Without putting too fine a point on it: a Trinidadian using an almost vaudevillian name, Dai Ailian, recorded the Tibetan Gorshey dance as a vestige of the Chinese Tang dynasty, in fact as a Chinese folk dance, part of China's 56 ethnic minorities. How legitimate can this be? And she used Labanotation, a system close to Western musical notation, invented by the designer Rudolf von Laban, during Ailian's young training. These records still exist and are complete recordings of Gorshey's dances in that they are recorded from start to finish, music included, accompanied by cultural notes, however biased.

Labanotation score for Tibetan folk dance by Dai Ailian, 1983. From ickl.org

One criticism of Labanotation is that it is fundamentally incommensurable with Asian dances, given that it is a Western mechanistic method. This is a parallel critique of Western musical notation used to transcribe non-Western music. The Chinese government is not interested in spiritual elements and therefore this mechanistic account of the dance was deemed appropriate. It standardizes and, at the same time, neutralizes the dances. Furthermore, it has become a way of codifying history; to own the dances.

Nowadays, Labanotation is mainly used in legal cases of copyright disputes; with the Labanotation record presented as evidence, proving ownership of a dance. Where China defines the dance in a way that the Tibetans would not define, they at the same time produce a mechanistic recording of their own that proves all their claims by becoming a historical document. The Chinese have long believed in the power of written records of history. Chinese culture has recognized the power of dance perhaps more than any other country. Writing dance history is a powerful path to appropriation.

These problems related to Tibetan folk dance have no parallel with those of Buddhist monastic dances. cham dances, which have been spared the treatment of folk dances. Although cham is regulated in China, as is religion, dance has not been reduced to something it is not. Cham is not part of secular dance performances as is the case in Mongolia.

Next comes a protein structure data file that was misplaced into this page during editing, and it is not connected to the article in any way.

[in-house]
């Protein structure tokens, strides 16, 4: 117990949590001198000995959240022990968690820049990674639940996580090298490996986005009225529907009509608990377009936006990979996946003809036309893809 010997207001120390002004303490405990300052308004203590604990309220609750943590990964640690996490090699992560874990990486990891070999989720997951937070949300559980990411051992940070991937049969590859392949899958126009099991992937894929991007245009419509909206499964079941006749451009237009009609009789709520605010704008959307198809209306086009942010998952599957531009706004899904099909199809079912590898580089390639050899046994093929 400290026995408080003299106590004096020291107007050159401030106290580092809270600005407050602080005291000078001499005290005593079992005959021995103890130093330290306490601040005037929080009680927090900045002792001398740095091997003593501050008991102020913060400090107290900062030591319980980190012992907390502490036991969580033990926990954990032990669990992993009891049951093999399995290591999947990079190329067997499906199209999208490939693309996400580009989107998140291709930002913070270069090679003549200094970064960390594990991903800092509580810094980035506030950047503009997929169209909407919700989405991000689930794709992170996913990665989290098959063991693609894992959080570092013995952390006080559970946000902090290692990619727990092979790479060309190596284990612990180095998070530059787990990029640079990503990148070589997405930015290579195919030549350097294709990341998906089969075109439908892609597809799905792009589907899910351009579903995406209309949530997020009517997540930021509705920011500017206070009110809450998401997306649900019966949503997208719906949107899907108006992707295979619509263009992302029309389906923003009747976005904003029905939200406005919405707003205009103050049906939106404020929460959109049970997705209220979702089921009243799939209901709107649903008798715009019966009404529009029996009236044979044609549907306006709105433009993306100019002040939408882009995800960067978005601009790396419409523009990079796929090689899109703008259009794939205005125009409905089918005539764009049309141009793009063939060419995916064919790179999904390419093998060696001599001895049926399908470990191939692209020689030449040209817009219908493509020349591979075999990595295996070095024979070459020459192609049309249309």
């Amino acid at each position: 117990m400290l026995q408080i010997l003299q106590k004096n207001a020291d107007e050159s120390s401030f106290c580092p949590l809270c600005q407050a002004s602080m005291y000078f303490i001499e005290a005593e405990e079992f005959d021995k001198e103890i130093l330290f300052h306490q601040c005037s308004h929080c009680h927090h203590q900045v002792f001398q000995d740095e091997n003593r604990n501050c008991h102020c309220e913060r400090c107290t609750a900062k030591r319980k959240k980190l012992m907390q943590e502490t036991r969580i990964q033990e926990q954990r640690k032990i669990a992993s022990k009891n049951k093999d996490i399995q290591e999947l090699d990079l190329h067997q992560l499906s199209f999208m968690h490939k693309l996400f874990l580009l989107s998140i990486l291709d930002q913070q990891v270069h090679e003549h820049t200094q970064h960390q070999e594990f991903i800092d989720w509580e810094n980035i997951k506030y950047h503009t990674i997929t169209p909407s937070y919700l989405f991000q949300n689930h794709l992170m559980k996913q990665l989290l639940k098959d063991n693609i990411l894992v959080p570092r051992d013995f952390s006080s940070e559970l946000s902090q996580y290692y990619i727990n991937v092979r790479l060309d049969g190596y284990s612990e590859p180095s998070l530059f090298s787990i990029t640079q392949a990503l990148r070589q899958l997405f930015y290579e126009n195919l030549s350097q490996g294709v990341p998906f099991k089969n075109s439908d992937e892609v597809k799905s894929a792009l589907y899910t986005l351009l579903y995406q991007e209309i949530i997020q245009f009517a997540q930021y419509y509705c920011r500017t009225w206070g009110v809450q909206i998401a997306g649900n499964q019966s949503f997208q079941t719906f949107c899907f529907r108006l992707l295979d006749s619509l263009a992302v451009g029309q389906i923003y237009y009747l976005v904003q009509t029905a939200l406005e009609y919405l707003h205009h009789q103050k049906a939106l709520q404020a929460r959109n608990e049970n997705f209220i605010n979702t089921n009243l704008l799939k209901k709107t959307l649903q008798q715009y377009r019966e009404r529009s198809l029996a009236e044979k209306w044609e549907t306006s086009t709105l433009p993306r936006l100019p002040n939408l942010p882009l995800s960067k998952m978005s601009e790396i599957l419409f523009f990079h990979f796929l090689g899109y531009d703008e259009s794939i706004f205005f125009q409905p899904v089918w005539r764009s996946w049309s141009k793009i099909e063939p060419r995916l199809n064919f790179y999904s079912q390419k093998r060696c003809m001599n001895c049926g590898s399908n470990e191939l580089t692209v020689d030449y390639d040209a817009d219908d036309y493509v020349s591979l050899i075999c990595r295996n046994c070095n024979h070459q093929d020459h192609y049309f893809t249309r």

The Gorshey dance still makes headlines because its public performance is banned in Chinese cities and, in some former Tibetan-majority regions, banned as an unauthorized public gathering. All in all, this is a kind of cultural erasure. The creation of a promotional UNESCO-style national dance, on a proscenium stage, face to face, in flashy costumes, danced by professional ballet-trained dancers from an archaic Tibetan folk dance that embodies the Tibetan identity is a strategic means of homogenizing, diluting, relabeling, exploiting and erasing a culture.

Choreographer Mark Bankin. Image courtesy of Mark Bankin.

In 2018, New York dancer Mark Bankin visited and then attended Beijing Minority University to study folk dances. It was there that he met Tibetan teachers of Tibetan culture and saw his first Gorshey dance at an impromptu outdoor performance in Beijing. He was struck by the characteristics of the dance and noticed the tensions between practitioners of ethical dances and the Chinese government. He became determined to record Gorshey himself, so that his version – which did not draw on the same Chinese ideals – could offer a counter-recording.